EVs vary in efficiency too. Let’s say you sold your Model 3 in the above example and replaced it with a 2021 Audi e-tron. The Audi uses an estimated 43 kWh/100 miles. Now you’d be paying $15.48-$31.82 after driving 200 miles, using the same rates above.
Cost of a home charging setup
Besides understanding what it will cost to power an EV, it’s also important to know the cost of the charging equipment itself. Technically, the vehicle’s “charger” is actually built into the car.
That box with the colored lights, long cord and connector plug that you hang on the wall of your garage or carport is properly known as the “electric vehicle supply equipment” or EVSE. But it’s OK if you call it a car home charging station or an EV charger — almost everyone does.
Most vehicle automakers have a preferred charger provider, but there are dozens of companies selling EVSEs. A search online will help you find the features, power output and pricing that best suit your needs. Just search for “EVSE” or “EV home chargers.” Prices for a good 240-volt Level 2 home system can range from just under $200 to more than $1,000 before installation. Some of these systems can report exactly how much electricity you use to charge your vehicle.
Installation costs for EVSEs vary by region, depending on such factors as local labor rates, materials used, and government permit costs and requirements. The biggest variable is typically permit costs. National average costs for a wall-mounted EVSE can range from $850 to $2,500.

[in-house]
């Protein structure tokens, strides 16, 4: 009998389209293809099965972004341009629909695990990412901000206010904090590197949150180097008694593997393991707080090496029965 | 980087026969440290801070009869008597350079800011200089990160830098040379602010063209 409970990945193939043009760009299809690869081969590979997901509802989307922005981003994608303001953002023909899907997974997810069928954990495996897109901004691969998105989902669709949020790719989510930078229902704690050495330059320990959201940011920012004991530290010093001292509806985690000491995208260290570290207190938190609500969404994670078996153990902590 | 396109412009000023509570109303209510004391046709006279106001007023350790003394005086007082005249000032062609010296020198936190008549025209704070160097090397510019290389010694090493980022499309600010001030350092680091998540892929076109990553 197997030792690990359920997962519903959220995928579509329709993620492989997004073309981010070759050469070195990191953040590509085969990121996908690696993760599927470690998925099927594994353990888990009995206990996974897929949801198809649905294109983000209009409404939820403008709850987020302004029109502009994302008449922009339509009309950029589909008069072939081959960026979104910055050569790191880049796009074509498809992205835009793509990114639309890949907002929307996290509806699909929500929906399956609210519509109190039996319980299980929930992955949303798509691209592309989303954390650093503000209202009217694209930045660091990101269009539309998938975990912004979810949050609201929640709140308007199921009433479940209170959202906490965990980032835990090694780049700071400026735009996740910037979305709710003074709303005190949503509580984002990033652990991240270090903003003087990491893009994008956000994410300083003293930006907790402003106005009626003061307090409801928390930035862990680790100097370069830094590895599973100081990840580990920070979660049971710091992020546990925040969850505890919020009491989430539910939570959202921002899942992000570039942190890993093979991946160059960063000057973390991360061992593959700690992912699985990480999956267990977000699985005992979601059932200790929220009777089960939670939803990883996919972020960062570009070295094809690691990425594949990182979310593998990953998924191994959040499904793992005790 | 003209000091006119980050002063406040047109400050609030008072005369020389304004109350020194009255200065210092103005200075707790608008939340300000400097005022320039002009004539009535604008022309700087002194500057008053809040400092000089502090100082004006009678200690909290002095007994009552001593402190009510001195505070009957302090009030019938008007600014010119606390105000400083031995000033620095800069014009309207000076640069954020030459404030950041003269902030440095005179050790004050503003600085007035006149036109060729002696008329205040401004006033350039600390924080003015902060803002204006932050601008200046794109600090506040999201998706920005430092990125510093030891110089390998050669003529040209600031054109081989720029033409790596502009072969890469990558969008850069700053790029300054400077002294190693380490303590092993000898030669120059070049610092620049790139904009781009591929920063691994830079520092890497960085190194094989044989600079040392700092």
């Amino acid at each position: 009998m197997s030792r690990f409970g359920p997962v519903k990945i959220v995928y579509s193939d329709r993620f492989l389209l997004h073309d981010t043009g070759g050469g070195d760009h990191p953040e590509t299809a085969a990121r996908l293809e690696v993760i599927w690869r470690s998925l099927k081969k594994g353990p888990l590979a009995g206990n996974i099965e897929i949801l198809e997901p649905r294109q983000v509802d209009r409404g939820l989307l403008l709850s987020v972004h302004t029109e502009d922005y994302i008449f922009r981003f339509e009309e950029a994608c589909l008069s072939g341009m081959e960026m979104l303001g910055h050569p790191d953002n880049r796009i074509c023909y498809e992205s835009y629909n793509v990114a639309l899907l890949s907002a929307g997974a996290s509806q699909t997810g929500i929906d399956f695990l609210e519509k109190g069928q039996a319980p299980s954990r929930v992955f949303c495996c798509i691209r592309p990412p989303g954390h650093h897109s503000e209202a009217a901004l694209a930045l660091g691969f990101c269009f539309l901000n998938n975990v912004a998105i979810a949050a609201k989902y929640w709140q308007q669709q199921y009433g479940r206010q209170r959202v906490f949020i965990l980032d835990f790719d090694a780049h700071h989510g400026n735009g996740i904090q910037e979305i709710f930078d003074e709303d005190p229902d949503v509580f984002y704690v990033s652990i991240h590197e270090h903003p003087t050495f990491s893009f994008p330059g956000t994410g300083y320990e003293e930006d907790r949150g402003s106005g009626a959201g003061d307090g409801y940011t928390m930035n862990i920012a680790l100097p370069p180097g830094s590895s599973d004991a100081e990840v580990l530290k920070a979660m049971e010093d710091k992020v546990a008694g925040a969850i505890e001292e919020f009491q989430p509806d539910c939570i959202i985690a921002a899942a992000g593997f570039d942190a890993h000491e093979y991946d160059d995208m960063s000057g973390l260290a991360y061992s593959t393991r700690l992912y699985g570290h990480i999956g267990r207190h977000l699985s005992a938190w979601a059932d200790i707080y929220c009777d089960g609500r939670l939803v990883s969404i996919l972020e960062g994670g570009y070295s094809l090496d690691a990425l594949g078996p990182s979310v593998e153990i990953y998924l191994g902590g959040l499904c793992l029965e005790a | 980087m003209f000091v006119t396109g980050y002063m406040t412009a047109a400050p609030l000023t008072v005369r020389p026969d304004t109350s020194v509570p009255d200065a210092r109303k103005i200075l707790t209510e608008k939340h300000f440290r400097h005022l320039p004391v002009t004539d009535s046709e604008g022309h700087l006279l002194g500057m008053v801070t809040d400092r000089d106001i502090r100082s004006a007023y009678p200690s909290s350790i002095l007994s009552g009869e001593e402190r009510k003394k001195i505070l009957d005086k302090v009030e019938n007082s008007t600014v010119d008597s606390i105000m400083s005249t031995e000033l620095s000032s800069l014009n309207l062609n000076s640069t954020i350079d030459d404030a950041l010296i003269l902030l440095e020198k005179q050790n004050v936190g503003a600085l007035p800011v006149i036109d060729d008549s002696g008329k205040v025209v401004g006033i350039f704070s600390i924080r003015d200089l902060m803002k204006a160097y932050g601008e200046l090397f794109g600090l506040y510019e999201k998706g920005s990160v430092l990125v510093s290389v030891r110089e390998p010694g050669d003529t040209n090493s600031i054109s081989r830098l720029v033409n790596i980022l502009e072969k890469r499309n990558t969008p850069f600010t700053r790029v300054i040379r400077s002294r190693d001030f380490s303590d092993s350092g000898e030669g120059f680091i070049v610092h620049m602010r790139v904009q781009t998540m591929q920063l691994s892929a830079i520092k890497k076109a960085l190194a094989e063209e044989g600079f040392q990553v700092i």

Here are some EVs coming within the next few years:
Electric vehicles coming soon
2022 Tesla Cybertruck
With looks as polarizing as Elon Musk’s tweets, the Tesla Cybertruck pickup is nothing if not distinctive. Boasting a stainless-steel body, Tesla claims a towing capacity of 14,000 pounds and as much 500 miles of range. Prices are expected to start at $39,900.
2022 Audi Q4 e-tron
These upscale siblings of the Volkswagen ID.4 are offered in standard and sportier Sportback body styles. Rear-wheel drive is standard. Power comes from a 201-horsepower electric motor with an estimated range of 250 miles. Prices will start at less than $45,000.
2022 BMW i4
On sale later this year, the BMW i4 four-door Gran Coupe will have a range of up to 300 miles while generating 530 horsepower, enough to accelerate to 60 mph in less than four seconds. Recharging is just as quick: 80% in 35 minutes. Pricing was not announced.
2023 Cadillac Lyriq
Arriving next year, Cadillac’s first EV will employ GM’s Ultium battery architecture, delivering more than 300 miles of range. Inside, the Lyriq features a 33-inch curved LED display, dual-plane augmented reality head-up display, remote self-parking and Super Cruise, Cadillac’s hands-free driving system.